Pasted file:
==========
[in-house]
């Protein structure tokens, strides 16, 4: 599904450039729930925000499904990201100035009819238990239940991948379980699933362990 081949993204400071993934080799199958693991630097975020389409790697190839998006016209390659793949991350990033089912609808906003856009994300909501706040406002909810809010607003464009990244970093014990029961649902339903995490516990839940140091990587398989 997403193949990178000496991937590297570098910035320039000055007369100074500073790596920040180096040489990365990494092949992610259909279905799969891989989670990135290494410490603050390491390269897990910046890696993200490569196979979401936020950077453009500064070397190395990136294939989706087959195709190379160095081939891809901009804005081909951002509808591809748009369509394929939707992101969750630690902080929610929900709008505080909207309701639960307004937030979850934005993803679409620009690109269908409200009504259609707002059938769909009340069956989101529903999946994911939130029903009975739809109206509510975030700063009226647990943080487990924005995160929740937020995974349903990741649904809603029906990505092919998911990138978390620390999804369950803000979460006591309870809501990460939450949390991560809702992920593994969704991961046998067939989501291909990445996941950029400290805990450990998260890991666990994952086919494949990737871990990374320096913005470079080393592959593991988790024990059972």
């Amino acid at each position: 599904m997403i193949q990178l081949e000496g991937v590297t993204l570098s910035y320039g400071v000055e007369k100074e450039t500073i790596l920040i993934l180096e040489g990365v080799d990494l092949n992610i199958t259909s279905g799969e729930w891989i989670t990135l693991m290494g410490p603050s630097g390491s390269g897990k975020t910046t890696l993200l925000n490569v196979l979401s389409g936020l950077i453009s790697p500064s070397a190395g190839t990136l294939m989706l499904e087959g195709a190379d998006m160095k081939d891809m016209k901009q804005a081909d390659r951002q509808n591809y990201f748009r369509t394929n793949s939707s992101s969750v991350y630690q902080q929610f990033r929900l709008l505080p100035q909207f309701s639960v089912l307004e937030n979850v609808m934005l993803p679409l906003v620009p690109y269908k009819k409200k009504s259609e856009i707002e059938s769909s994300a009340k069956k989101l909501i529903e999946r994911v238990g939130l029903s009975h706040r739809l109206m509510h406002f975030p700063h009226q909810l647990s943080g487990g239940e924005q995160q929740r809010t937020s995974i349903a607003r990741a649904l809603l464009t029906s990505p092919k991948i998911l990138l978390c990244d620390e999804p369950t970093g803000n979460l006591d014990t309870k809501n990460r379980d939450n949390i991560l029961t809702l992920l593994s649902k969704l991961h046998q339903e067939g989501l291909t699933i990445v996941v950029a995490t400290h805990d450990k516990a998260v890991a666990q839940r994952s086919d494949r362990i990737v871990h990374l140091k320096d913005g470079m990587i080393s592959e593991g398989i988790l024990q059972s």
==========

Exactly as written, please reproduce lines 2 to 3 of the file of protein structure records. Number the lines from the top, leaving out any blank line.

């Protein structure tokens, strides 16, 4: 599904450039729930925000499904990201100035009819238990239940991948379980699933362990 081949993204400071993934080799199958693991630097975020389409790697190839998006016209390659793949991350990033089912609808906003856009994300909501706040406002909810809010607003464009990244970093014990029961649902339903995490516990839940140091990587398989 997403193949990178000496991937590297570098910035320039000055007369100074500073790596920040180096040489990365990494092949992610259909279905799969891989989670990135290494410490603050390491390269897990910046890696993200490569196979979401936020950077453009500064070397190395990136294939989706087959195709190379160095081939891809901009804005081909951002509808591809748009369509394929939707992101969750630690902080929610929900709008505080909207309701639960307004937030979850934005993803679409620009690109269908409200009504259609707002059938769909009340069956989101529903999946994911939130029903009975739809109206509510975030700063009226647990943080487990924005995160929740937020995974349903990741649904809603029906990505092919998911990138978390620390999804369950803000979460006591309870809501990460939450949390991560809702992920593994969704991961046998067939989501291909990445996941950029400290805990450990998260890991666990994952086919494949990737871990990374320096913005470079080393592959593991988790024990059972």
């Amino acid at each position: 599904m997403i193949q990178l081949e000496g991937v590297t993204l570098s910035y320039g400071v000055e007369k100074e450039t500073i790596l920040i993934l180096e040489g990365v080799d990494l092949n992610i199958t259909s279905g799969e729930w891989i989670t990135l693991m290494g410490p603050s630097g390491s390269g897990k975020t910046t890696l993200l925000n490569v196979l979401s389409g936020l950077i453009s790697p500064s070397a190395g190839t990136l294939m989706l499904e087959g195709a190379d998006m160095k081939d891809m016209k901009q804005a081909d390659r951002q509808n591809y990201f748009r369509t394929n793949s939707s992101s969750v991350y630690q902080q929610f990033r929900l709008l505080p100035q909207f309701s639960v089912l307004e937030n979850v609808m934005l993803p679409l906003v620009p690109y269908k009819k409200k009504s259609e856009i707002e059938s769909s994300a009340k069956k989101l909501i529903e999946r994911v238990g939130l029903s009975h706040r739809l109206m509510h406002f975030p700063h009226q909810l647990s943080g487990g239940e924005q995160q929740r809010t937020s995974i349903a607003r990741a649904l809603l464009t029906s990505p092919k991948i998911l990138l978390c990244d620390e999804p369950t970093g803000n979460l006591d014990t309870k809501n990460r379980d939450n949390i991560l029961t809702l992920l593994s649902k969704l991961h046998q339903e067939g989501l291909t699933i990445v996941v950029a995490t400290h805990d450990k516990a998260v890991a666990q839940r994952s086919d494949r362990i990737v871990h990374l140091k320096d913005g470079m990587i080393s592959e593991g398989i988790l024990q059972s």